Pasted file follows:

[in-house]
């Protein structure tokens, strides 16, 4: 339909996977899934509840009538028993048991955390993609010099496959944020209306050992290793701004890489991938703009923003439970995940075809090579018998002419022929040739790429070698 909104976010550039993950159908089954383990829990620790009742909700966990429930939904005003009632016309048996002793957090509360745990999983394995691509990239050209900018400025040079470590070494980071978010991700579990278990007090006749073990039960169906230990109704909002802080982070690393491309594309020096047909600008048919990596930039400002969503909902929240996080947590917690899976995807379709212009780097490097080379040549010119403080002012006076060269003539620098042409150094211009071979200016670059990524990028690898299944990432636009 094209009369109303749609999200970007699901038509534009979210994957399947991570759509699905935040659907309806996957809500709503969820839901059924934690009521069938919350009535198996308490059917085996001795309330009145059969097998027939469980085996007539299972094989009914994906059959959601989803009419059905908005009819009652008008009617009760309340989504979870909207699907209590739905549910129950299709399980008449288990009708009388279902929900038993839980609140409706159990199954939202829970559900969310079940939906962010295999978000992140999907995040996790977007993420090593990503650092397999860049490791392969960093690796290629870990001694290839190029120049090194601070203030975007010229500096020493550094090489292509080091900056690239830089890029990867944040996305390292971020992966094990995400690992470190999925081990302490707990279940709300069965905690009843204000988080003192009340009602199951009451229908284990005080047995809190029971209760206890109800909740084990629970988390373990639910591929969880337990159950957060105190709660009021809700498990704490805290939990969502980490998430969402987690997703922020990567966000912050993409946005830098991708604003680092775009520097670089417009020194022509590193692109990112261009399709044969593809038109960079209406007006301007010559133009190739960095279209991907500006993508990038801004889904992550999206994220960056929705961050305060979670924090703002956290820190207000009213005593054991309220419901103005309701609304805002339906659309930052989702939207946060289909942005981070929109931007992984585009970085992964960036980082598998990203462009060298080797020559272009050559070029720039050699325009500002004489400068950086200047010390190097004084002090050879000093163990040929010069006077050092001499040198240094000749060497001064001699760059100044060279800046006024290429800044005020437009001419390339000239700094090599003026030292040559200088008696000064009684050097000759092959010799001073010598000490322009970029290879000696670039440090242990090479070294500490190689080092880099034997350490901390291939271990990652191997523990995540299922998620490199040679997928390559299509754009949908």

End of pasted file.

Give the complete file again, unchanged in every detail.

[in-house]
């Protein structure tokens, strides 16, 4: 339909996977899934509840009538028993048991955390993609010099496959944020209306050992290793701004890489991938703009923003439970995940075809090579018998002419022929040739790429070698 909104976010550039993950159908089954383990829990620790009742909700966990429930939904005003009632016309048996002793957090509360745990999983394995691509990239050209900018400025040079470590070494980071978010991700579990278990007090006749073990039960169906230990109704909002802080982070690393491309594309020096047909600008048919990596930039400002969503909902929240996080947590917690899976995807379709212009780097490097080379040549010119403080002012006076060269003539620098042409150094211009071979200016670059990524990028690898299944990432636009 094209009369109303749609999200970007699901038509534009979210994957399947991570759509699905935040659907309806996957809500709503969820839901059924934690009521069938919350009535198996308490059917085996001795309330009145059969097998027939469980085996007539299972094989009914994906059959959601989803009419059905908005009819009652008008009617009760309340989504979870909207699907209590739905549910129950299709399980008449288990009708009388279902929900038993839980609140409706159990199954939202829970559900969310079940939906962010295999978000992140999907995040996790977007993420090593990503650092397999860049490791392969960093690796290629870990001694290839190029120049090194601070203030975007010229500096020493550094090489292509080091900056690239830089890029990867944040996305390292971020992966094990995400690992470190999925081990302490707990279940709300069965905690009843204000988080003192009340009602199951009451229908284990005080047995809190029971209760206890109800909740084990629970988390373990639910591929969880337990159950957060105190709660009021809700498990704490805290939990969502980490998430969402987690997703922020990567966000912050993409946005830098991708604003680092775009520097670089417009020194022509590193692109990112261009399709044969593809038109960079209406007006301007010559133009190739960095279209991907500006993508990038801004889904992550999206994220960056929705961050305060979670924090703002956290820190207000009213005593054991309220419901103005309701609304805002339906659309930052989702939207946060289909942005981070929109931007992984585009970085992964960036980082598998990203462009060298080797020559272009050559070029720039050699325009500002004489400068950086200047010390190097004084002090050879000093163990040929010069006077050092001499040198240094000749060497001064001699760059100044060279800046006024290429800044005020437009001419390339000239700094090599003026030292040559200088008696000064009684050097000759092959010799001073010598000490322009970029290879000696670039440090242990090479070294500490190689080092880099034997350490901390291939271990990652191997523990995540299922998620490199040679997928390559299509754009949908």